Read more about our research under the following link to the article on the publisher website:

Joshi, J., Stocker, B.D., Hofhansl, F., Zhou, S., Dieckmann, U, & Prentice, I.C. (2022). Towards a unified theory of plant photosynthesis and hydraulics. Nature Plants DOI: 10.1038/s41477-022-01244-5


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    New study published in Ecology & Evolution

    Our most recent article “Mechanisms driving plant functional trait variation in a tropical forest” has been published in Ecology and Evolution.

    Results of this study were proudly presented @AGU Centennial Fall meeting in San Francisco, USA.

    In this study we have been investigating mechanism driving the variation of functional traits among neotropical tree individuals. To this end, we have used a statistical approach to separate different components of trait variation. To achieve this, we assumed that genetic differences in plant functional traits between species and genotypes increase with environmental heterogeneity and geographic distance, whereas trait variation due to plastic acclimation to the local environment is independent of spatial distance between sampling sites. We applied a so-called multiple regression on distance matrices to dissect the relative amount of variation associated with environmental heterogeneity vs. the one related to purely spatial constraints, i.e. geographic distance between sampling sites, which allowed to separate the impact of environmental driving factors from neutral processes in concert driving plant functional trait variation in hyperdiverse tropical forests. Beyond the initial study aims to separate respective components of trait variation we found that coexisting neotropical tree species responded differently to the same environmental cues, which indicates that under projected climate change endemic species with conservative ecological strategies could be even more prone to competitive exclusion than their widespread congeners.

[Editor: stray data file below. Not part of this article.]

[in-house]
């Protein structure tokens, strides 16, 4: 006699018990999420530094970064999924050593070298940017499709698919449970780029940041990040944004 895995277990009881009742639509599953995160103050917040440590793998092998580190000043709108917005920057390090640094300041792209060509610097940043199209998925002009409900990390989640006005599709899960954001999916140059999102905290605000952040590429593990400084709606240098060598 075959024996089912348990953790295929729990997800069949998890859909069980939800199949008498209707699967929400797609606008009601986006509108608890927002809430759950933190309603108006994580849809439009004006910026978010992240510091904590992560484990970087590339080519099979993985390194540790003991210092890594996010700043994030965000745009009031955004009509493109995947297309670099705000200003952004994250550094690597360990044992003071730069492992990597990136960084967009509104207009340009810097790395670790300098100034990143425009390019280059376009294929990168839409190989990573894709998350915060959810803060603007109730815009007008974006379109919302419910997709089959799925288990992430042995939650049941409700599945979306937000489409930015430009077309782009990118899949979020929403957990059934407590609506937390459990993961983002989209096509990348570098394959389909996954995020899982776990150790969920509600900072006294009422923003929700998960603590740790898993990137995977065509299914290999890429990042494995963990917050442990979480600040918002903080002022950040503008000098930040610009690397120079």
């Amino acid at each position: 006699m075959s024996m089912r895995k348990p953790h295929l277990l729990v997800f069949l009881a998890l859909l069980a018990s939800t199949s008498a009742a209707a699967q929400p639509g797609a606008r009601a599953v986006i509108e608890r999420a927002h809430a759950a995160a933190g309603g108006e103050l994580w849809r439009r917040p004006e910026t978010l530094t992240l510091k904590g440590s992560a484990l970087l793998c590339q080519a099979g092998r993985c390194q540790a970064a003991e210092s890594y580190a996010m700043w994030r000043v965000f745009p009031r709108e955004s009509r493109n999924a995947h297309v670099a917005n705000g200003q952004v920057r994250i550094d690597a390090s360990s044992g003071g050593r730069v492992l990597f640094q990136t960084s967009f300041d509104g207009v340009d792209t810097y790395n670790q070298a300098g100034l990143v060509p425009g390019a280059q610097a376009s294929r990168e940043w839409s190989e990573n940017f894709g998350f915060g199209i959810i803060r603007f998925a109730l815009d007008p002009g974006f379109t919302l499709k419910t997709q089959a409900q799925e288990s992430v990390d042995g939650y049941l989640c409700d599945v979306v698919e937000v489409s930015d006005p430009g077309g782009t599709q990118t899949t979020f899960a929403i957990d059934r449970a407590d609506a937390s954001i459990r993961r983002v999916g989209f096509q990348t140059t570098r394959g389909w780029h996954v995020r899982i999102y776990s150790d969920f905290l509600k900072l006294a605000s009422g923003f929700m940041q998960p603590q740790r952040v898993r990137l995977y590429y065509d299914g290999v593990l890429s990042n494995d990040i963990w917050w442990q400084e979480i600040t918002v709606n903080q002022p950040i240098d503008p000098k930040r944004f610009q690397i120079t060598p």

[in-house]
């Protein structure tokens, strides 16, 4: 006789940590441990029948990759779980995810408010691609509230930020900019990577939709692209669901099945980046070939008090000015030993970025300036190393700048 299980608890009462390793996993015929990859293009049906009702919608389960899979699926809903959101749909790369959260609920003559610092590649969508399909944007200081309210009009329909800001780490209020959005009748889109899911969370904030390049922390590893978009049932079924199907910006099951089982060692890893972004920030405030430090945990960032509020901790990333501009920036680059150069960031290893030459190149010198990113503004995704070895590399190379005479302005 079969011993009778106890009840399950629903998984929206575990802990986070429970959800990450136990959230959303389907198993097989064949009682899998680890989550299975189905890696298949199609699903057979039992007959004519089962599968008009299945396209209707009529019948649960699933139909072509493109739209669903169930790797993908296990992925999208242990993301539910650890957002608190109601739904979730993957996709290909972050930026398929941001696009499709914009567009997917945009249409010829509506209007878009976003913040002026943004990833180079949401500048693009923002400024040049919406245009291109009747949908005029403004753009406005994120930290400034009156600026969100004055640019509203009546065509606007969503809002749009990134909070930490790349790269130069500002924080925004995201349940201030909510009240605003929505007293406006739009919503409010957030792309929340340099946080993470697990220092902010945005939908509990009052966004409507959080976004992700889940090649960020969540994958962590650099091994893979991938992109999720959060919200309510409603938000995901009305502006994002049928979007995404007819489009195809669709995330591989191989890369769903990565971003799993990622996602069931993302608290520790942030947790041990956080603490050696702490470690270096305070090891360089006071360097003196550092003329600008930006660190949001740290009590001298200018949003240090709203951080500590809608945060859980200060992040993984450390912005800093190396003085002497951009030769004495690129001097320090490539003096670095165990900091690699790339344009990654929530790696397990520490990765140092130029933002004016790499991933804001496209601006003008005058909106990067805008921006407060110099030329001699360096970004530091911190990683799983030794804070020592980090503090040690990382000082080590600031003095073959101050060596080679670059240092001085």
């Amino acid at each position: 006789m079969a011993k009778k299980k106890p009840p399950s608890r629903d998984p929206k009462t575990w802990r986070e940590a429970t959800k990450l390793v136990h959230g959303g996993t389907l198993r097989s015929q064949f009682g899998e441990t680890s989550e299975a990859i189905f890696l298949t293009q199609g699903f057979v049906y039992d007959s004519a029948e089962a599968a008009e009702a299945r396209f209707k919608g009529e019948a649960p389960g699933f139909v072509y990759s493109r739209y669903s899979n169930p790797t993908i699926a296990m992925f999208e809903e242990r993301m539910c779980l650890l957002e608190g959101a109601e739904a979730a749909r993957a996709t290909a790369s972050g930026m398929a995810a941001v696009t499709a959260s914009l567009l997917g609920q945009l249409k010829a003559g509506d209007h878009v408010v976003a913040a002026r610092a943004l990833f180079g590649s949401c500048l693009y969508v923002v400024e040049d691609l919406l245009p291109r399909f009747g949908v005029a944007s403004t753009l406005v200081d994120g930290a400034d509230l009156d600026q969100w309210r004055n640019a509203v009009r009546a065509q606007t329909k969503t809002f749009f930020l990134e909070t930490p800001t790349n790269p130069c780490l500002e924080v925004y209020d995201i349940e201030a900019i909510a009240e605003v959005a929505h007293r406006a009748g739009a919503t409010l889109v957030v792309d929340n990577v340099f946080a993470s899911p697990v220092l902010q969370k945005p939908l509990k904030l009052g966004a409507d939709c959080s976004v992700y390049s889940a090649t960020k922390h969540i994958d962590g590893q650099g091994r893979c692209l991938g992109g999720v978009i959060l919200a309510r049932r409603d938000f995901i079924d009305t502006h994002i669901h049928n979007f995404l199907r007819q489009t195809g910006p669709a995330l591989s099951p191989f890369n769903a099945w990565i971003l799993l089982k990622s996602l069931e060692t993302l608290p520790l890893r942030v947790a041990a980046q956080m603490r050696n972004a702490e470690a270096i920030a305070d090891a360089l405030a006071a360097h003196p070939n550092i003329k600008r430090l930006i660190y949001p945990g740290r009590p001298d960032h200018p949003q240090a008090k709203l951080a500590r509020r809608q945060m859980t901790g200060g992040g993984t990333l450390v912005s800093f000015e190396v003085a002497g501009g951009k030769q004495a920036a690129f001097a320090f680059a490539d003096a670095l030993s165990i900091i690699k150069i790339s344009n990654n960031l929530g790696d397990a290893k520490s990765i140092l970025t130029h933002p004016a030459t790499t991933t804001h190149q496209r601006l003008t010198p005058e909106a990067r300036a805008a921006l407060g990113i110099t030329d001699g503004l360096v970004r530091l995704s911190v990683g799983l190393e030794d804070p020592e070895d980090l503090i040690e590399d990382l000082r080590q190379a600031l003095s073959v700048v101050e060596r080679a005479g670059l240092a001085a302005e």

Read more about our research on the following link to the article on the publisher website.

    Fieldwork for this study was sometimes extremely challenging but absolutely worth it due to my fabulous field assistant.